Months Later, Some Forgotten Families Still Find Themselves In Unlivable Conditions
NEWARK, N.J. (CBSNewYork) -- From one unlivable home to another.
It seems some of the forgotten families CBS2 told you about earlier this year are still being forgotten.
New working homeless families sent by New York City official to live in decrepit apartments tell us it's happened again.
Under the program, families allegedly forced out of homeless shelters through city funded program and into homes with mice, broken ceilings, and no heat or hot water.
"We try our best to clean this every day," Jarvis Cureton told CBS2's Lisa Rozner. "And we have to clean constantly."
This is not the apartment tour he expected he'd be giving after his family spent a full year without heat or electricity at another home in Newark, N.J. He was put there by the New York City government.
"As soon as we moved in, we informed them of like it was of, like, it was an infestation problem," Cureton said.
"Them" is New York's Department of Homeless Services. Caseworkers allegelt told the working parents to take it up with the landlord after finding the family the home in April.
"They just wanted to fix the situation. It was kind of a rush. They rushed us in here," said Cabria Cummings.
MORE: Forgotten Families Landlord That Ran From CBS2 Pleads Guilty In East Orange Courtroom
Cureton, his wife and 2-year-old son are part of nearly a dozen families CBS2 covered earlier this year that say DHS pressured them to move out of city shelters and into unlivable homes in New Jersey.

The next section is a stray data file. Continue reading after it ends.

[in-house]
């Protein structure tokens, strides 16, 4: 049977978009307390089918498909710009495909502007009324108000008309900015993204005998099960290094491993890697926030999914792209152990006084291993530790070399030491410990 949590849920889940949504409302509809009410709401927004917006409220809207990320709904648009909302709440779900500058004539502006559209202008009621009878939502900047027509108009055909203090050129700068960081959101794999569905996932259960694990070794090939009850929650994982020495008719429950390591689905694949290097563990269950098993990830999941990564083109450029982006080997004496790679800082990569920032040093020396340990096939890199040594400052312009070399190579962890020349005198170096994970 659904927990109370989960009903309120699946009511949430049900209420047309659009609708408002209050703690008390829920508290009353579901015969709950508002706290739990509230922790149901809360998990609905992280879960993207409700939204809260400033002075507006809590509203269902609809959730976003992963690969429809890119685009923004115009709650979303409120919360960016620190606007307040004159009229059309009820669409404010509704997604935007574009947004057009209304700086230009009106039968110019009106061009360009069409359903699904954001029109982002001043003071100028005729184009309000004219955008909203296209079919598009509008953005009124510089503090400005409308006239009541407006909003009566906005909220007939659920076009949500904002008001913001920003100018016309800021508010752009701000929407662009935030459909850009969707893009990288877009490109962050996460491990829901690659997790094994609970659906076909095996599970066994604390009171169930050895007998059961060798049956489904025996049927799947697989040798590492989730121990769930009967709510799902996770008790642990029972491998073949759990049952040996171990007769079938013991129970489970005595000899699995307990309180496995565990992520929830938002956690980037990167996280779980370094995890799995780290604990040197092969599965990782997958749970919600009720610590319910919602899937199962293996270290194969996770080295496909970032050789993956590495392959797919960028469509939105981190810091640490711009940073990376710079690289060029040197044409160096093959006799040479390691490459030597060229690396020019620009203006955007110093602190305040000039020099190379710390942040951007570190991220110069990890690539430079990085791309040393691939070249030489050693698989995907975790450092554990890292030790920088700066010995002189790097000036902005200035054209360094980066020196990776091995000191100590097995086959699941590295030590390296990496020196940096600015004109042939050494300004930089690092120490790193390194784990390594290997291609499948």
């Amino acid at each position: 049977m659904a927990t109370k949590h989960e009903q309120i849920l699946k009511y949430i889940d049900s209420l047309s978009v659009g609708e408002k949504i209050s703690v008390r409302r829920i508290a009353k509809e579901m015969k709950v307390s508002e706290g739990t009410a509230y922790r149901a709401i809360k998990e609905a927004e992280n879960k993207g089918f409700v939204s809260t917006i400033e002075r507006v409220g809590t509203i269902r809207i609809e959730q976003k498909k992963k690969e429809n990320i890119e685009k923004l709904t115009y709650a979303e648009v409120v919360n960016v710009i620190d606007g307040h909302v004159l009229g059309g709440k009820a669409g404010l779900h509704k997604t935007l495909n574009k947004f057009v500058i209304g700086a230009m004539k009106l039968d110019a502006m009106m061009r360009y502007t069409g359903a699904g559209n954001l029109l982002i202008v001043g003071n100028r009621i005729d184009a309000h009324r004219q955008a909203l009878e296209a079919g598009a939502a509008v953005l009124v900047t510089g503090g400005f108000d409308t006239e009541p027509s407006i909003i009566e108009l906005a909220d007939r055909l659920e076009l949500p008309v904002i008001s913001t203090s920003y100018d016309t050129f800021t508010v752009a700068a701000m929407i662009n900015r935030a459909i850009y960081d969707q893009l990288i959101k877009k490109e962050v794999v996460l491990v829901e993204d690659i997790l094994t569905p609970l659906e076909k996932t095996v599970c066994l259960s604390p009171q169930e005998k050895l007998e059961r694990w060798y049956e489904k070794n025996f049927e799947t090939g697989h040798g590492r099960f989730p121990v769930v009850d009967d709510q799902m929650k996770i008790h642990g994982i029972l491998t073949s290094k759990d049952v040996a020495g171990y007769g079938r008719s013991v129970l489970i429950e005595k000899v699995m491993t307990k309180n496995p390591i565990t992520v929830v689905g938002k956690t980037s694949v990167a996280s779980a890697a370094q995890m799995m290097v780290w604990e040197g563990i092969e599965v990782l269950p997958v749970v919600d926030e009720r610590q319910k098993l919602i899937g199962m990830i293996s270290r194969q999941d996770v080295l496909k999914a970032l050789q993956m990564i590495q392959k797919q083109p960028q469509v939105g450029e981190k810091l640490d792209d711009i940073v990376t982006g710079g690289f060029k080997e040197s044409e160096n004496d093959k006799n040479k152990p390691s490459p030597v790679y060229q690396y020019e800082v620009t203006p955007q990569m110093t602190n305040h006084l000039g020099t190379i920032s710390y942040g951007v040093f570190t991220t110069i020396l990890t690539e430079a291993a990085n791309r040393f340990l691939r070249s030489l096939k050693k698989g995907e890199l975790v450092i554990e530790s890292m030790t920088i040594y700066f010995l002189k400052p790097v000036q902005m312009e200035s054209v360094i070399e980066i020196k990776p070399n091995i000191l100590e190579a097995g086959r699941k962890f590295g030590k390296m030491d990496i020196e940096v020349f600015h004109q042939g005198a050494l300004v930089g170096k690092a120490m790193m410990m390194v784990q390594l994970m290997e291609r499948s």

It's called the Special One-Time Assistance Program, or SOTA. The city pays private landlords one year's rent up front.
In February, DHS Commissioner Steve Banks told CBS the agency changed its inspection process in October.
"That can't happen again," he said.
"We wasn't told about any inspection of the apartment," Cureton said.
Another SOTA recipient who asked CBS2 to keep her identity private says she was also moved by New York City from one uninhabitable home in Newark to another. She also lives in the building, and showed CBS2 floors caving in.
Landlord Joanne Johnson claims New York inspectors approved both apartments.
"If the apartment wasn't habitable she would be living there," Johnson said.
"There's mice feces and roach droppings everywhere," Rozner said.
"Well, she hasn't said it to me," Johnson said. "We have a licensed exterminator that comes here."
The family, originally from the Bronx, say last year DHS told them they earned too much money to qualify for housing assistance in New York.
"It feels like we were just kicked out of New York and that's our hometown, that's where we grew up and we love it," Cummings said. "I definitely the displacement."
Newark officials say over over the last few months, New York has sent 25% more residents - a total of 1,200.
"We're going to force them to stop, because we can't afford the bill," said Keyatta Stewart, corporation counsel of Newark.
Of the families CBS2 has profiled, several have wound up back in a shelter. One moved to Florida, and two tell us only because of our reporting they found a place they feel like they can call home.
Clearly problems with SOTA persist.
A DHS spokesperson tells CBS2 the agency is immediately reviewing these troubling allegations.
He claims staff inspected the units under a strengthened process, and at that time, these issues were not apparent.
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